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How Your Microbiome Influences Your Immune System (Rodney Dietert, Professor Emeritus of immunotoxicology at Cornell University)
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Published 2 years ago;sd=20120913&cid_source=dnl&cid_medium=email&cid_content=art3HL&cid=20211021_HL2&mid=DM1023965&rid=1298865017

Your immune system and gut microbiome share a symbiotic relationship and your immune function is largely dependent on the state of your gut
More than 99% of your genes come from microbes, not your chromosomes
The best predictor of future health is your gut microbiome at birth. C-section and antibiotic regimens — both in the mother and the baby — are known to degrade the baby’s microbiome, but can be compensated for
Healthy microbiomes are more connected to what your ancestors had that has been lost through short-sighted practices and technology installations. Trying to head toward that is much more constructive than trying to completely overhaul something to a group of microbes your ancestors never saw
Aside from the vaginal tract, the baby also receives valuable microbes via skin-to-skin contact, including oral contact with breast tissue, as well as from the breast milk, which is why breastfeeding is so important and can impact your child’s health well into the future. Environmental exposures from soil, food and animals also play a role
In this interview, Rodney Dietert, Professor Emeritus of immunotoxicology at Cornell University, reviews the interrelationship between your immune system and your gut microbiome.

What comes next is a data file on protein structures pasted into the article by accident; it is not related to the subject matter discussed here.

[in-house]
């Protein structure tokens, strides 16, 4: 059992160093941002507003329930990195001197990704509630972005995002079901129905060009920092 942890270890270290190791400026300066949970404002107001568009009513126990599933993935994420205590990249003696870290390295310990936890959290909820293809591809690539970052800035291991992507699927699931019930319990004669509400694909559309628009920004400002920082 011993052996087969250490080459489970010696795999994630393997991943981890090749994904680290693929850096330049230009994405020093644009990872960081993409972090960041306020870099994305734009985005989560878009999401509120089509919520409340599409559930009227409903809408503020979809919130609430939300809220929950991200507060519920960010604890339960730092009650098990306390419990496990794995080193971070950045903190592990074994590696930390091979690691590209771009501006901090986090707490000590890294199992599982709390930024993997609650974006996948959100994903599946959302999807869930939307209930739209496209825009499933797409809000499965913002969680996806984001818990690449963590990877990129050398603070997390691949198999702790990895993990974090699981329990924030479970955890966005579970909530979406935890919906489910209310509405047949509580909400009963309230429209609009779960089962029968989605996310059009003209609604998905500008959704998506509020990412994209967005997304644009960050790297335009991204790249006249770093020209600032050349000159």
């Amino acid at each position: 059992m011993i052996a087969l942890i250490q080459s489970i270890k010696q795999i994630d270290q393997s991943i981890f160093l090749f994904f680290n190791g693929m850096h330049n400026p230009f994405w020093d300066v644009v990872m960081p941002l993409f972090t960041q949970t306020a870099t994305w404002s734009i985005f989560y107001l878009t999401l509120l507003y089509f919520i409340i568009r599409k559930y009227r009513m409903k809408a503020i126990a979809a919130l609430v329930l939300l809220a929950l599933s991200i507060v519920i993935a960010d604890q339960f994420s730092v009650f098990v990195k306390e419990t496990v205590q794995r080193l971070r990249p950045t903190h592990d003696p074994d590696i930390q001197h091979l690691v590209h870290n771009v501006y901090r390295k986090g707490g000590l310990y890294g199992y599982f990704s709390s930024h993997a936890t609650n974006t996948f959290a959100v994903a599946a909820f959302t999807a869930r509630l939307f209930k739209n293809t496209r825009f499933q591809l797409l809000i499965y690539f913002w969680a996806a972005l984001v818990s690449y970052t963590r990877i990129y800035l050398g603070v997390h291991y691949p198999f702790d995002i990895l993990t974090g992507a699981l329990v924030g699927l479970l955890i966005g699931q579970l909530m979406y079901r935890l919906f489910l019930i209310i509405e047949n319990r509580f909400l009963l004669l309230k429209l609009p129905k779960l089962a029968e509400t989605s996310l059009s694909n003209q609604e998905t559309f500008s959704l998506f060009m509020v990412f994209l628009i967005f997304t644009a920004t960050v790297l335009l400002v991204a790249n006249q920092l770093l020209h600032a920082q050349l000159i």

He's spent several decades researching and teaching students about the immune system. As noted by Dietert, your gut microbiome is crucial not just for immune function, but also for your health status in general, as it affects nearly all other physiological systems.

He first became aware of the importance of the gut when given the opportunity to write a research paper about which biomarker would be the best to predict the future health of a baby.

"I thought that was a really intriguing question to develop a paper around," he says. "And, I was pretty sure decades of work on the immune system in the young, prenatal and neonatal, meant that I had an answer.

I became very frustrated because I wrote a couple of paragraphs and it was unpersuasive, and went to bed extremely frustrated. I woke up in the middle of the night from a dream with what to me was an answer.

The answer was that it was the extent to which the newborn became complete or completed itself, and that that self-completion is really the installation of the microbiome, largely from the mother, but both parents contributing; vaginal delivery when possible, skin-skin contact, and then of course, followed up with prolonged breastfeeding when possible."

Also In Dr. Mercola's Presentation are presented the following subjects.
Ancestral Microbiomes.
Compensatory Practices.
Epigenetic Interactions.
How Your Gut Microbiome Impacts Immunosenescence.
Avoid Unnecessary Antibiotic Exposure.
Colonization Resistance.
From Gut to Brain.
How to Address Leaky Gut.
Your Health Begins in Your Gut.
immune systemgut microbiomeinterrelations

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